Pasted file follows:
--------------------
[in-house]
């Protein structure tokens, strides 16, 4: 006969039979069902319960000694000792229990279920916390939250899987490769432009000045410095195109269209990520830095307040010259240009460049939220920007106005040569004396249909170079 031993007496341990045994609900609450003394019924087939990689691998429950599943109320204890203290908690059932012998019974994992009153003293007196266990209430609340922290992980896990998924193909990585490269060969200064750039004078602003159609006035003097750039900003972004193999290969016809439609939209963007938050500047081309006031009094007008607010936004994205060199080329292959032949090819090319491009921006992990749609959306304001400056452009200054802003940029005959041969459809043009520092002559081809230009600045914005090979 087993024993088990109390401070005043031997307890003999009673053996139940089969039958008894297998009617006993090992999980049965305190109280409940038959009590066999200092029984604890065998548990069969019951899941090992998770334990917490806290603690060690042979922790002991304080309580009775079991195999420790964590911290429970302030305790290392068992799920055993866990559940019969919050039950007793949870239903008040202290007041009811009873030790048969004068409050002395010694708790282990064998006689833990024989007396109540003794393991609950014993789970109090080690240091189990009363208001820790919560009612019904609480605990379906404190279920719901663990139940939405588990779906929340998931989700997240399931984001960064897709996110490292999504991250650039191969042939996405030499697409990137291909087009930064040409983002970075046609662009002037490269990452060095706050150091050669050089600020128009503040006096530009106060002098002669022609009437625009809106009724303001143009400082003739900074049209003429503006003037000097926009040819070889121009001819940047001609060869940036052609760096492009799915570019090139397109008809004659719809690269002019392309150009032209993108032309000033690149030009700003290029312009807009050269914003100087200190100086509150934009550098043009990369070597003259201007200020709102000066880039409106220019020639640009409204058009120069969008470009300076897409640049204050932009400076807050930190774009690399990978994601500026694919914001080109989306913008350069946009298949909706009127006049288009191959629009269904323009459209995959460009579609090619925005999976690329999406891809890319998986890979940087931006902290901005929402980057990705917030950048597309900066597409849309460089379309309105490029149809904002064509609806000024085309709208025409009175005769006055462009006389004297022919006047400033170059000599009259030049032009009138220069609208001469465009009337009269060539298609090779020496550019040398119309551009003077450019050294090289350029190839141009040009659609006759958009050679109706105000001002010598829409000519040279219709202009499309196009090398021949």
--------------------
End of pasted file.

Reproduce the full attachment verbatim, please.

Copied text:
[in-house]
């Protein structure tokens, strides 16, 4: 006969039979069902319960000694000792229990279920916390939250899987490769432009000045410095195109269209990520830095307040010259240009460049939220920007106005040569004396249909170079 031993007496341990045994609900609450003394019924087939990689691998429950599943109320204890203290908690059932012998019974994992009153003293007196266990209430609340922290992980896990998924193909990585490269060969200064750039004078602003159609006035003097750039900003972004193999290969016809439609939209963007938050500047081309006031009094007008607010936004994205060199080329292959032949090819090319491009921006992990749609959306304001400056452009200054802003940029005959041969459809043009520092002559081809230009600045914005090979 087993024993088990109390401070005043031997307890003999009673053996139940089969039958008894297998009617006993090992999980049965305190109280409940038959009590066999200092029984604890065998548990069969019951899941090992998770334990917490806290603690060690042979922790002991304080309580009775079991195999420790964590911290429970302030305790290392068992799920055993866990559940019969919050039950007793949870239903008040202290007041009811009873030790048969004068409050002395010694708790282990064998006689833990024989007396109540003794393991609950014993789970109090080690240091189990009363208001820790919560009612019904609480605990379906404190279920719901663990139940939405588990779906929340998931989700997240399931984001960064897709996110490292999504991250650039191969042939996405030499697409990137291909087009930064040409983002970075046609662009002037490269990452060095706050150091050669050089600020128009503040006096530009106060002098002669022609009437625009809106009724303001143009400082003739900074049209003429503006003037000097926009040819070889121009001819940047001609060869940036052609760096492009799915570019090139397109008809004659719809690269002019392309150009032209993108032309000033690149030009700003290029312009807009050269914003100087200190100086509150934009550098043009990369070597003259201007200020709102000066880039409106220019020639640009409204058009120069969008470009300076897409640049204050932009400076807050930190774009690399990978994601500026694919914001080109989306913008350069946009298949909706009127006049288009191959629009269904323009459209995959460009579609090619925005999976690329999406891809890319998986890979940087931006902290901005929402980057990705917030950048597309900066597409849309460089379309309105490029149809904002064509609806000024085309709208025409009175005769006055462009006389004297022919006047400033170059000599009259030049032009009138220069609208001469465009009337009269060539298609090779020496550019040398119309551009003077450019050294090289350029190839141009040009659609006759958009050679109706105000001002010598829409000519040279219709202009499309196009090398021949």